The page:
>This weekend, the Washington Glass School celebrated its 10th Anniversary with a big birthday bash held at Long View Gallery, where the exhibit Artists of the Washington Glass School: The First Ten Years was held. The critically acclaimed show had sold very well – much to the delight of both the gallery and the artists! Altho the Long View Gallery show is over – there still is time to catch work by the students of the Washington Glass School – over at Gallery 555dc - on exhibit until the end of June.
A big thanks to our artists, students, instructors, family, friends, supporters, aficionados – we all appreciate the love and support that allowed us to reach this milestone! Washington Glass School
Awesome Washington Glass School cake by theatrical designer Marie Schneggenburger.
Tim Tate lights the 10 birthday candles.
Blowing out the candles.
Altho this show is over :(
There will be more events and fun coming up, as the Washington Glass School moves on to the Next Ten Years.
Tim Tate‘s video reliquaries on exhibit.
The biennial event brings together artists, collectors, galleries and museum curators for a three-day weekend of exhibitions, lectures, demonstrations and social events.
Seven artists were chosen as “RISING STARS”, featured at GlassWeekend. The title of “Rising Star” indicates that these are the artists that the glass organizations believe to be the future of the medium.
“Rising Star” artist Michael Janis at Maurine Littleton Gallery space. Photo: Linda Greene – AACG
Maurine Littleton Gallery space at GlassWeekend.
The exhibition is a great snapshot on the direction the studio art glass movement is heading. The movement will hit the 50 years mark next year, and it is interesting to note that of the 16 “Rising Stars” named in the past two biennials, only 2 of them are traditional glass blowers, 1 is a ladle caster and the rest are warm glass artists. Does this mean that the glass world is finally giving kilnforming its props? One hopes!
“Rising Star” artists discuss the medium during a panel discussion. L-R Michael Janis, Julius Weiland & Sungsoo Kim. Photo: Linda Greene – AACG
Kari Russell-Pool discussing her torchwork artwork in Duane Reed Gallery’s space.
Click HERE to jump to some more photos of the artwork on exhibit at GlassWeekend 2011.
The Atlantic City press has a nice mention of the events – click HERE to jump to the article.
Join the artists of the Washington Glass School as they celebrate their 10th Anniversary with a birthday bash at Long View Gallery. The exhibit “Artists of the Washington Glass School: The First 10 Years” will close that night, and a party to celebrate is in order!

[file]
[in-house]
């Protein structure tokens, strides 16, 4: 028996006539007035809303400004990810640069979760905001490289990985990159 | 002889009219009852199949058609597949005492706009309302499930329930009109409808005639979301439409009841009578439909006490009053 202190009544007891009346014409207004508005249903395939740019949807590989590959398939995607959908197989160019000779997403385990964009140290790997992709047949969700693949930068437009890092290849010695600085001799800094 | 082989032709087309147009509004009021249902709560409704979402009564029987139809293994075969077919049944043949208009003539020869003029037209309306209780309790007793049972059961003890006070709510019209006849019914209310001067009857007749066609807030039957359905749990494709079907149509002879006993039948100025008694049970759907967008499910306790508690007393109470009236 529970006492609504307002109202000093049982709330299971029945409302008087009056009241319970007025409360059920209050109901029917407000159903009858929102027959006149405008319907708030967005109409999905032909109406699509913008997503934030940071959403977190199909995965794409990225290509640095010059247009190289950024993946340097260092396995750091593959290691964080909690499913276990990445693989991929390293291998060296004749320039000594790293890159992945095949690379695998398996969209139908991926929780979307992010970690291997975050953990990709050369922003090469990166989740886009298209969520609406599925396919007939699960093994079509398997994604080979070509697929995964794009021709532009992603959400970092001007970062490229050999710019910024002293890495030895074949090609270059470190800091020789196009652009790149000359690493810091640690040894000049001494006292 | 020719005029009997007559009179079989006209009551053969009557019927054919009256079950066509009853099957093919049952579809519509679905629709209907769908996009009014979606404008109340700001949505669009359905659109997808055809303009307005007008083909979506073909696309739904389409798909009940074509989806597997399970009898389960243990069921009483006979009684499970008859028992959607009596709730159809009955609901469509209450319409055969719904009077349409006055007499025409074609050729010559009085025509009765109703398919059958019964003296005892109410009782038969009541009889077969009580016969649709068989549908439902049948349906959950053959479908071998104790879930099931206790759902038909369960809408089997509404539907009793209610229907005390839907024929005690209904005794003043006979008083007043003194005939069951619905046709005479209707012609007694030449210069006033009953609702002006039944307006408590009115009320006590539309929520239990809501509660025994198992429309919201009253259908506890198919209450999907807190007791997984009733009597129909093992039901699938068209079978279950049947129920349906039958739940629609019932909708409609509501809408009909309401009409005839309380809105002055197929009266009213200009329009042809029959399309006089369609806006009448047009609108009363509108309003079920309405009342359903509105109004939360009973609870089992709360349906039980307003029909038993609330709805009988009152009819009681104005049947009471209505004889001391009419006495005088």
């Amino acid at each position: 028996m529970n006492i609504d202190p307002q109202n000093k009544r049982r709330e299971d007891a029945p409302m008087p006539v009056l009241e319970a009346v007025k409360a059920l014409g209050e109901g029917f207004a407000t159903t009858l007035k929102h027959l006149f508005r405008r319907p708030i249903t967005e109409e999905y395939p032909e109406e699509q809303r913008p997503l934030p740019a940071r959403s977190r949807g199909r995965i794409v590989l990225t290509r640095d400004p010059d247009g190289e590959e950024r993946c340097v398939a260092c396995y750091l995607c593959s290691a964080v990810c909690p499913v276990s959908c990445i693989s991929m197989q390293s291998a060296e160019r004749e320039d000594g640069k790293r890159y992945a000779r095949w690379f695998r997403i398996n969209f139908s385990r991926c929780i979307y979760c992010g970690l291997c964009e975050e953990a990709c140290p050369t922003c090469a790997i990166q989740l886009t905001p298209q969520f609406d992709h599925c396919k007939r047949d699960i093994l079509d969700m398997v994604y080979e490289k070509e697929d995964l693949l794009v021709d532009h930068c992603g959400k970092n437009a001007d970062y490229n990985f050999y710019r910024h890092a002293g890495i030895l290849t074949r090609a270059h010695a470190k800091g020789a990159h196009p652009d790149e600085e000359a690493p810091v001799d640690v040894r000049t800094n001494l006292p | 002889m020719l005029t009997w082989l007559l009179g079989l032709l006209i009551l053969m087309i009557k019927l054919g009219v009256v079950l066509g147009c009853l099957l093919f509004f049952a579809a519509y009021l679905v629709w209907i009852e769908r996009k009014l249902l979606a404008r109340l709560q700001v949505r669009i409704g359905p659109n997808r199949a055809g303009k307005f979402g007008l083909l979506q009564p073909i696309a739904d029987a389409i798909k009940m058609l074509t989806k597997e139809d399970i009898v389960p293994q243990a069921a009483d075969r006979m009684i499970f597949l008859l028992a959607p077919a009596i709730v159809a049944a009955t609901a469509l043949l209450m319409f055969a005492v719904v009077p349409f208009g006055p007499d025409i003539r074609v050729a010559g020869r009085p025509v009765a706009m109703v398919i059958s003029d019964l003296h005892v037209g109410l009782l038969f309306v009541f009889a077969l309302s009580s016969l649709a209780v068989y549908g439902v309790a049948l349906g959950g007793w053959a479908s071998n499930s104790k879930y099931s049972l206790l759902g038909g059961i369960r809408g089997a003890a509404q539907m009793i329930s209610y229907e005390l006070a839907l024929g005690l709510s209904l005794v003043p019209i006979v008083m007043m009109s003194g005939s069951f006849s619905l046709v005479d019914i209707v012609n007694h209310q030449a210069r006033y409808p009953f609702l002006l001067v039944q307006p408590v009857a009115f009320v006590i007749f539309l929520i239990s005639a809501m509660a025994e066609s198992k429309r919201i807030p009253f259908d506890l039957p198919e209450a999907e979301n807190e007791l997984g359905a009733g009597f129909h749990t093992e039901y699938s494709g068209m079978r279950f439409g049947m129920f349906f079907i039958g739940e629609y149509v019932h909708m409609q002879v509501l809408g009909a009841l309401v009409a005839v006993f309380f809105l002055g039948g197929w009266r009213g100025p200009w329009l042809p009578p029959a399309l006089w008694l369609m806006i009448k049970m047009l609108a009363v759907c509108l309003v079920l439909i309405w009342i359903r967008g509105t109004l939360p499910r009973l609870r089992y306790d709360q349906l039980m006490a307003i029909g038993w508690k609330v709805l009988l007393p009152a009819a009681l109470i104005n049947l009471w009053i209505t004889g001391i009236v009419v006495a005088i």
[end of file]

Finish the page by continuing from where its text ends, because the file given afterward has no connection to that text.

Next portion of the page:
10th Anniversary Party
Long View Gallery
1234 9th Street, NW
Washington, DC 20001
Sunday, June 19th, 2011
Click here to jump to the Post’s art critic Michael O’Sullivan’s review of the exhibit.
During the 1950s, studio ceramics and other craft media in the U.S. began to gain in popularity and importance, and artists interested in glass looked for new paths outside industry sources. At that time, access to glass was only through industrial production. Students were not taught hands-on techniques with the material; the craft of working with hot glass was still taught at the factories, under the apprenticeship system. The catalyst for the development of studio glass was Harvey Littleton, a teaching ceramist at the University of Wisconsin in Madison.
Informed by his own background in the material (he grew up in the shadow of Corning Glassworks, where his father headed Research and Development during the 1930′s), Harvey started experimenting with hot glass in his studio in 1958. He eventually realized that his desire to develop studio glassblowing could become a reality after experiencing limited success with his own glassblowing experiments.
The 1962 Toledo Workshop program
Harvey joined forces with the Toledo Museum of Art, the site of the “birth” of the American Studio Glass movement during two historic glassblowing workshops in 1962. He worked with glass research scientist Dominick Labino, who successfully devised a small, inexpensive furnace in which glass could be melted and worked, making it affordable and possible for the first time for artists to blow glass in independent studios.
Harvey Littleton subsequently started a glass program at the University of Wisconsin in Madison, and some of his early students were Dale Chihuly, Marvin Lipofsky, and Fritz Dreisbach, all artists who have played seminal roles in raising the awareness of studio glass around the world.Source: CMOG
As GlassWeekend 2011 gets started, The Washington Glass School Blog visited with Harvey’s daughter Maurine Littleton at her art gallery in Washington, DC, as she prepared for the exhibition. Maurine brought out some of the early glass pieces made by Harvey at the workshops.
Maurine Littleton discusses the early Harvey Littleton pieces. In the background are Harvey Littleton works ca 1986.
Two Harvey Littleton vases from the 1962 Toledo workshop. The pieces are engraved on the bottom with Harvey’s name and date.
Harvey’s first pieces in blown glass were, like his earlier works in pottery, functional forms: vases, bowls and paperweights. His breakthrough to non-functional form came in 1963 when, with no purpose in mind, he remelted and finished a glass piece that he had earlier smashed in a fit of anger. The object lay in his studio for several weeks before he decided to grind the bottom. As Harvey recounts in his 1971 book Glassblowing: A Search for Form, he brought the object into the house where “it aroused such antipathy in my wife that I looked at it much more closely, finally deciding to send it to an exhibition. Its refusal there made me even more obstinate, and I took it to New York … I later showed it to the curators of design at the Museum of Modern Art. They, perhaps relating it to some other neo-Dada work in the museum, purchased it for the Design Collection.”
Harvey’s birthday is June 14th – he turns 89 this year. Everyone here at the Washington Glass School sends Harvey Best Wishes for a Happy Birthday!
The Smithsonian Institution has a fascinating oral history interview with Harvey – made in 2001. Click HERE to jump to the SI web-link.